In the Federal Republic of Nigeria, these rights are enshrined under Chapter Four (IV) of the 1999 Constitution of Nigeria (As Amended). The provisions of the constitution are supreme with the ultimate goal of protecting and catering for its citizenry, protecting the weak from the strong, the poor from the rich; to treat each other equally, and with respect irrespective of status in the society. For these rights to be adequately protected, the instrumentality of the law is brought to reality through the machinery of government put in place. In the Nigerian scenario, democracy is the order of the day: Government for, of, and by the people. In this system of government, the rights of citizens are not enforced by force, but in accordance with the provisions of the law. Sadly, if one is to rate Nigeria’s approach to respect of human right on a scale of 1-10, with one being the lowest, and 10 being the highest, our beloved country will score below 5. This is so because the instrumentality of the law is not totally complied with by government agencies in accordance with the principle of separation of powers and rule of law. In a democracy properly so called, citizens ought to act within the bounds of human decency and acceptable norms, while the government is obligated to protect these rights through its machineries, i,e the Executive, Legislature, and Judiciary. Fathers should not beat up children to injury, or sexually abuse the girl child, step mothers should not burn the fingers of step daughters as punishment, quack doctors should not send Nigerians to their early graves, and officers in uniform should not intimidate or exploit citizens without facing the law. In order to achieve the feat of respect for human rights in Nigeria, the legal profession ought to stand guard against impunity in our country. The Nigerian Bar Association ought to be the voice of the voiceless, reminding both the government and the governed of their duties, responsibilities, and obligations towards the provisions of the constitution. Most Nigerians are not aware of their constitutional rights, or how to enforce same for breach by government agencies through appropriate means to seek redress. There is need for social re-orientation, and education of the populace on fundamental rights, and respect for same. While discussing this topic with a non-lawyer, Mr. Tochukwu Daniel, he asked ‘Is the legal profession really acting the capacity, voice of the voiceless? The Nigerian government and its officials would function effectively if the judiciary and security agencies do their job in accordance with the law’. The declining confidence of the public can be salvaged when all hands are on deck to ensure that things are done properly. Nigerians ought to understand that where the rights of one man ends, another begins; the man, woman, girl, boy next door is a human like thee, and deserves to be treated with respect and dignity. Animalistic behaviours against one another, killing fellow compatriots without recourse to the law, are a clear violation of the intent of the Nigerian constitution. The government of the day has a major role to play in the quest for respect of human rights, its citizens must be able to feel protected by the actions of its machinery, the government ought to provide a safe haven for all irrespective of religion, tribe or colour, its security agencies must apprehend offenders and convict those found guilty in accordance with the law, the courts ought to give fair judgment to all cases irrespective of bias, and sentiments. Collectively, we must see each other as one, treat one another with respect; what you do not want done to thee or thy children, restrain from doing same to your neighbours. Those with rifles in their possessions should use same in accordance with the law. Let the citizens feel safe and comfortable in their home country, not the other way around. God speed! Do send your comment{s}, observation{s} and recommendation{s} to or like us on]]>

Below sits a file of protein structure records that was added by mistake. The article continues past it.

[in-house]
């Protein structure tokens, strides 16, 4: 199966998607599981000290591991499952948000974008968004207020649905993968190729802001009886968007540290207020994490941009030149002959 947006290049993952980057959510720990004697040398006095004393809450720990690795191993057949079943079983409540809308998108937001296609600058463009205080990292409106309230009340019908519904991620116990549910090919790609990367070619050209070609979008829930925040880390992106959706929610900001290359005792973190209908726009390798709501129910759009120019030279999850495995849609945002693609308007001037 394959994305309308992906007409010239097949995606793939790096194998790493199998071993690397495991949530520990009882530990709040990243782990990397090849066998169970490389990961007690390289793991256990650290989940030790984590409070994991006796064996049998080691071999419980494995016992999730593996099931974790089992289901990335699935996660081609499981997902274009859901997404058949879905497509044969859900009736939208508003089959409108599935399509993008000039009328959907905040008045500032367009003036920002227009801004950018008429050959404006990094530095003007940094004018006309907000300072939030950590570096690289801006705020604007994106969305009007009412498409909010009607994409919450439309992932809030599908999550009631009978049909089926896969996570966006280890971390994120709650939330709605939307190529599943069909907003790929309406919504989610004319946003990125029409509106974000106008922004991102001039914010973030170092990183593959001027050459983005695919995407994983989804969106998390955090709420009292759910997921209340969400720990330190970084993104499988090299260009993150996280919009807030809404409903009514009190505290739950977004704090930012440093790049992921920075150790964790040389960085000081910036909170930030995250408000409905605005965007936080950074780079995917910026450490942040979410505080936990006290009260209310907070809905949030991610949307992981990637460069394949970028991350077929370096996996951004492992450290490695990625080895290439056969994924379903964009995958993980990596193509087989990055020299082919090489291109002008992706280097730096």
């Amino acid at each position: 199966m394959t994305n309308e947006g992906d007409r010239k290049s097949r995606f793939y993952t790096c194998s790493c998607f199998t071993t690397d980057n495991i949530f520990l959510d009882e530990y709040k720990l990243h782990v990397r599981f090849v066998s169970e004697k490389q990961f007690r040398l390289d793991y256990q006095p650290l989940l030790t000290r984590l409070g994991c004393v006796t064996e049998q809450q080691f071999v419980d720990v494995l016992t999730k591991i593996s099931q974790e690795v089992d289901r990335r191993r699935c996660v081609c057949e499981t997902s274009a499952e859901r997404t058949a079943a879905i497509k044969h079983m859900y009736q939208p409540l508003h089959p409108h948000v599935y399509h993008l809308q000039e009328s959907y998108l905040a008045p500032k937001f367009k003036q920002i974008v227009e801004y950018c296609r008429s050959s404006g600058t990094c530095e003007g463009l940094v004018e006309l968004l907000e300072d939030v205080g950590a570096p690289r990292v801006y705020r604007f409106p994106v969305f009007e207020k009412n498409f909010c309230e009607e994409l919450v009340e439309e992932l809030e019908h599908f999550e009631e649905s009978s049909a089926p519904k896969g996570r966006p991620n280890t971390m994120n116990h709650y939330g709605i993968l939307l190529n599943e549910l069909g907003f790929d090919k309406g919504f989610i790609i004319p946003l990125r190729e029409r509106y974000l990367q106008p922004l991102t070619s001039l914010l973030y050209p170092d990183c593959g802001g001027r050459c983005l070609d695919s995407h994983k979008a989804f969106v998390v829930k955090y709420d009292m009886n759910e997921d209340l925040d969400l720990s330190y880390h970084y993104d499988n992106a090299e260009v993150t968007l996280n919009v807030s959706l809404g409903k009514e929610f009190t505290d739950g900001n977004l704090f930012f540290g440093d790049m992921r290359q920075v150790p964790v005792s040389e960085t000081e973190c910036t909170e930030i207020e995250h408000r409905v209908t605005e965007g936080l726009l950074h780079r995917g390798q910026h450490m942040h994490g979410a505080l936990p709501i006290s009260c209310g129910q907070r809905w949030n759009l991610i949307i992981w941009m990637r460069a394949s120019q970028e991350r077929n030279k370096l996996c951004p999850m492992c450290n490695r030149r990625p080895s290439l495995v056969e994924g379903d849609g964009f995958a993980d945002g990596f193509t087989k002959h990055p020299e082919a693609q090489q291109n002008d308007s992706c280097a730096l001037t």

[Now On Sale] Book On “International Arbitration & ADR And The Rule Of Law”

Price: ₦15,000 or £20 per copy [Hard Back– 20 chaps/715 pages] Contact Information Email: WhatsApp only: 0803-703-5989 Voice Call – Mobile: 0817-630-8030,+234-805-2128-456, +234-909-9651-401 Landline: 09-2913581, +234-9-2913499, +234-9-2919209 Office Address: 50 Julius Nyerere Crescent, [Next To The World Bank], Asokoro, Abuja – Nigeria. Bank Account DetailsBank Name: UBA Plc.; Account Name: International Dispute Resolution Institute; Account Number: 1014072579